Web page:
Failure of Outside Assistance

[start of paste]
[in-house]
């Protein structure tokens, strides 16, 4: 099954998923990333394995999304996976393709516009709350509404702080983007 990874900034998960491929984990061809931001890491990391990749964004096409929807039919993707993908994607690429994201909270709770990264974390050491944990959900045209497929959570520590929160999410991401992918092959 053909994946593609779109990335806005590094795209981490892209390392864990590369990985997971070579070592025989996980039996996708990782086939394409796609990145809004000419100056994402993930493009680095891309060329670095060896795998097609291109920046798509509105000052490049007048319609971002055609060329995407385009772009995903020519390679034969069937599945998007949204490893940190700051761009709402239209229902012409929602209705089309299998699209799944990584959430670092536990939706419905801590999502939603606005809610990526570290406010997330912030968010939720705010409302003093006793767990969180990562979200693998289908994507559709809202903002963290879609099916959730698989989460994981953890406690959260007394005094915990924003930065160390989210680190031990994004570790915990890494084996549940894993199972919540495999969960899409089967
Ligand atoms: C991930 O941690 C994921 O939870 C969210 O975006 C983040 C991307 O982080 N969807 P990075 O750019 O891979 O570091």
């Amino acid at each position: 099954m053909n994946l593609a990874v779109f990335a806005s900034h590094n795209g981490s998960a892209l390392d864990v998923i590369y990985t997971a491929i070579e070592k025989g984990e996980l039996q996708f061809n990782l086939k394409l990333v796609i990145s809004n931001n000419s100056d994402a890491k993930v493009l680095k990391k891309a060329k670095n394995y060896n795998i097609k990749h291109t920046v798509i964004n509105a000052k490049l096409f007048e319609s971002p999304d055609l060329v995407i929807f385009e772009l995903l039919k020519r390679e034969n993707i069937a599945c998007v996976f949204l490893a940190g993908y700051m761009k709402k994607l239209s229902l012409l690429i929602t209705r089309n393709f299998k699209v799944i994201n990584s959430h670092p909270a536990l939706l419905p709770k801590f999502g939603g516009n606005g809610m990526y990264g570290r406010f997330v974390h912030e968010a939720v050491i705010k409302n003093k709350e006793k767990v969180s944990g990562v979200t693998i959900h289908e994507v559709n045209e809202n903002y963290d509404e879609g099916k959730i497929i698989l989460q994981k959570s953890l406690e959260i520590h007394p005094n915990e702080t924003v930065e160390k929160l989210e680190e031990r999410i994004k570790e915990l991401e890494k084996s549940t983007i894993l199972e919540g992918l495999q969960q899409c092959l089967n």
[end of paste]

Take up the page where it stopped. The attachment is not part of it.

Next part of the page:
To modernise the army and bring it up to European standards, outsiders had to be brought in. Unfortunately, these outsiders were regarded with suspicion by the empire's elite. The senior members of the army and government still thought that they were back in the 17th century when the Ottoman army was more powerful than any other on Earth; however, the signs of decline were already evident. Catherine the Great had annexed the Crimea and Georgia at the end of the 18th century, and the Sultan had no way to intervene. Bessarabia was lost in 1812 after the Ottomans attempted to take advantage of Russia's war with Napoleon. The first losses to Russia, an enemy of the empire for centuries, were a great embarrassment, but they were not enough to motivate reform. In the early part of the 19th century, the Ottoman Empire was allied with France, and thus it was to them that the Sultan turned for aid in rebuilding his military might. When they requested help from the Directory, a young artillery officer by the name of Napoleon Buonaparte was to be sent to Constantinople. He did not go, for just days before he was to embark for the near east he proved himself useful to the directory by putting down a Parisian mob and was kept in France. It is interesting to think of what a man of Napoleon's skill might have done with the Ottoman army. In his place a parade of French officers were brought in, but none of them could do a great deal. One example of an advisor who achieved limited success was the Baron de Tott. He did succeed in having a new foundry built to make artillery and he directed the construction of a new naval base. Unfortunately, it was almost impossible for him to divert soldiers from the regular army into the new units. The new ships and guns that made it into service were too few to have much of an influence on the Ottoman military and de Tott returned home.